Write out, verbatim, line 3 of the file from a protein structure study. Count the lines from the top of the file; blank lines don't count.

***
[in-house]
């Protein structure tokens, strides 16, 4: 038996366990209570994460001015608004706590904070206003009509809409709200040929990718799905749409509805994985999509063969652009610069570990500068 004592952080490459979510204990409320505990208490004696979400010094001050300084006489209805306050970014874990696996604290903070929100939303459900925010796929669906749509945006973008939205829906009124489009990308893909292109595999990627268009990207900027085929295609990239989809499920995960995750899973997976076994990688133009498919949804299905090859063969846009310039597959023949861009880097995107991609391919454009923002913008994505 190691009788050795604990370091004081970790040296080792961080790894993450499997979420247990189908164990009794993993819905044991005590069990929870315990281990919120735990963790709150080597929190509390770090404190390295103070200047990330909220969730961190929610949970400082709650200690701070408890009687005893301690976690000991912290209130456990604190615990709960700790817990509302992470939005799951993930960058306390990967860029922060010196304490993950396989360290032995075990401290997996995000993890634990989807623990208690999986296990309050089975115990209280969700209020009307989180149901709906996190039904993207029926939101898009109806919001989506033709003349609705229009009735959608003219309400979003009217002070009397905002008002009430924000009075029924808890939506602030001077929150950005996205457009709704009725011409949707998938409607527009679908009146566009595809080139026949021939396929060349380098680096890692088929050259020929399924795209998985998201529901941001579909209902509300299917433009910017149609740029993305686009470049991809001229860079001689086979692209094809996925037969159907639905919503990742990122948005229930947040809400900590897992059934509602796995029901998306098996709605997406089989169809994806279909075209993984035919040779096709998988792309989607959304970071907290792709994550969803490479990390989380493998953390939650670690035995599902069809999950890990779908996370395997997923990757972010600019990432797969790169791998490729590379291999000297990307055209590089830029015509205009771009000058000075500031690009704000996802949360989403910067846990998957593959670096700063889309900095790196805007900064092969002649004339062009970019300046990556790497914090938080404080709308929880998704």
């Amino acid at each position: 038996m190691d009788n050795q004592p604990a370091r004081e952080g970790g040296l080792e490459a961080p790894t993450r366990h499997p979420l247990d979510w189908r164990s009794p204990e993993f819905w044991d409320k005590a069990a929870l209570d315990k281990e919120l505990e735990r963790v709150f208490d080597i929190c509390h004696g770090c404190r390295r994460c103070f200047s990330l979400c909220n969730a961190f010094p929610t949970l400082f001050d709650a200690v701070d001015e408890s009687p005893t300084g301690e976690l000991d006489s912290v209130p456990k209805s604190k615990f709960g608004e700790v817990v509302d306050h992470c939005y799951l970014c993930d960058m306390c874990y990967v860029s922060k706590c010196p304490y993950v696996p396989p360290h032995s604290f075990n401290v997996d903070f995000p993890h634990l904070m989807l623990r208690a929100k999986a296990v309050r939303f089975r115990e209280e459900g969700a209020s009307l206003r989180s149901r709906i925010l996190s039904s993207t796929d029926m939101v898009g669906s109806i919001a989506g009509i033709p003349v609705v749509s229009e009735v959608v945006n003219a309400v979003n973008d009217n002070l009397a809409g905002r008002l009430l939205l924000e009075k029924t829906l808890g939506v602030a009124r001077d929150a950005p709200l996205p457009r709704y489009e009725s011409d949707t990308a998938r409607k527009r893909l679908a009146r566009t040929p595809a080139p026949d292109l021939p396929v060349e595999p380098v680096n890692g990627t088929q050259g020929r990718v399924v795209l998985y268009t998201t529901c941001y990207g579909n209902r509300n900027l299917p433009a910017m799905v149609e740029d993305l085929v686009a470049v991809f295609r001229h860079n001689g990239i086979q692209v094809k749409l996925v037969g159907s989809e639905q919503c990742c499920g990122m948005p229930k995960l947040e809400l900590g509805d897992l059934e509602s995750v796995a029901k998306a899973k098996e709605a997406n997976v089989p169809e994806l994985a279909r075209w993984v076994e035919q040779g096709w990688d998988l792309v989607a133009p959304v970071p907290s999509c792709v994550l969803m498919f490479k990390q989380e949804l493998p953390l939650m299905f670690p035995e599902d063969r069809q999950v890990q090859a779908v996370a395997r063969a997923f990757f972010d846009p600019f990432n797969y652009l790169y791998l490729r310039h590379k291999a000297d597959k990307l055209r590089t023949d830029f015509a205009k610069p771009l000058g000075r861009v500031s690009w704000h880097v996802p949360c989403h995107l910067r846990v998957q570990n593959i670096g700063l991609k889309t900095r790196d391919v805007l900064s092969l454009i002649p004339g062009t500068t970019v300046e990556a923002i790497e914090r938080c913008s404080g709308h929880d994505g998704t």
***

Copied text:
């Amino acid at each position: 038996m190691d009788n050795q004592p604990a370091r004081e952080g970790g040296l080792e490459a961080p790894t993450r366990h499997p979420l247990d979510w189908r164990s009794p204990e993993f819905w044991d409320k005590a069990a929870l209570d315990k281990e919120l505990e735990r963790v709150f208490d080597i929190c509390h004696g770090c404190r390295r994460c103070f200047s990330l979400c909220n969730a961190f010094p929610t949970l400082f001050d709650a200690v701070d001015e408890s009687p005893t300084g301690e976690l000991d006489s912290v209130p456990k209805s604190k615990f709960g608004e700790v817990v509302d306050h992470c939005y799951l970014c993930d960058m306390c874990y990967v860029s922060k706590c010196p304490y993950v696996p396989p360290h032995s604290f075990n401290v997996d903070f995000p993890h634990l904070m989807l623990r208690a929100k999986a296990v309050r939303f089975r115990e209280e459900g969700a209020s009307l206003r989180s149901r709906i925010l996190s039904s993207t796929d029926m939101v898009g669906s109806i919001a989506g009509i033709p003349v609705v749509s229009e009735v959608v945006n003219a309400v979003n973008d009217n002070l009397a809409g905002r008002l009430l939205l924000e009075k029924t829906l808890g939506v602030a009124r001077d929150a950005p709200l996205p457009r709704y489009e009725s011409d949707t990308a998938r409607k527009r893909l679908a009146r566009t040929p595809a080139p026949d292109l021939p396929v060349e595999p380098v680096n890692g990627t088929q050259g020929r990718v399924v795209l998985y268009t998201t529901c941001y990207g579909n209902r509300n900027l299917p433009a910017m799905v149609e740029d993305l085929v686009a470049v991809f295609r001229h860079n001689g990239i086979q692209v094809k749409l996925v037969g159907s989809e639905q919503c990742c499920g990122m948005p229930k995960l947040e809400l900590g509805d897992l059934e509602s995750v796995a029901k998306a899973k098996e709605a997406n997976v089989p169809e994806l994985a279909r075209w993984v076994e035919q040779g096709w990688d998988l792309v989607a133009p959304v970071p907290s999509c792709v994550l969803m498919f490479k990390q989380e949804l493998p953390l939650m299905f670690p035995e599902d063969r069809q999950v890990q090859a779908v996370a395997r063969a997923f990757f972010d846009p600019f990432n797969y652009l790169y791998l490729r310039h590379k291999a000297d597959k990307l055209r590089t023949d830029f015509a205009k610069p771009l000058g000075r861009v500031s690009w704000h880097v996802p949360c989403h995107l910067r846990v998957q570990n593959i670096g700063l991609k889309t900095r790196d391919v805007l900064s092969l454009i002649p004339g062009t500068t970019v300046e990556a923002i790497e914090r938080c913008s404080g709308h929880d994505g998704t």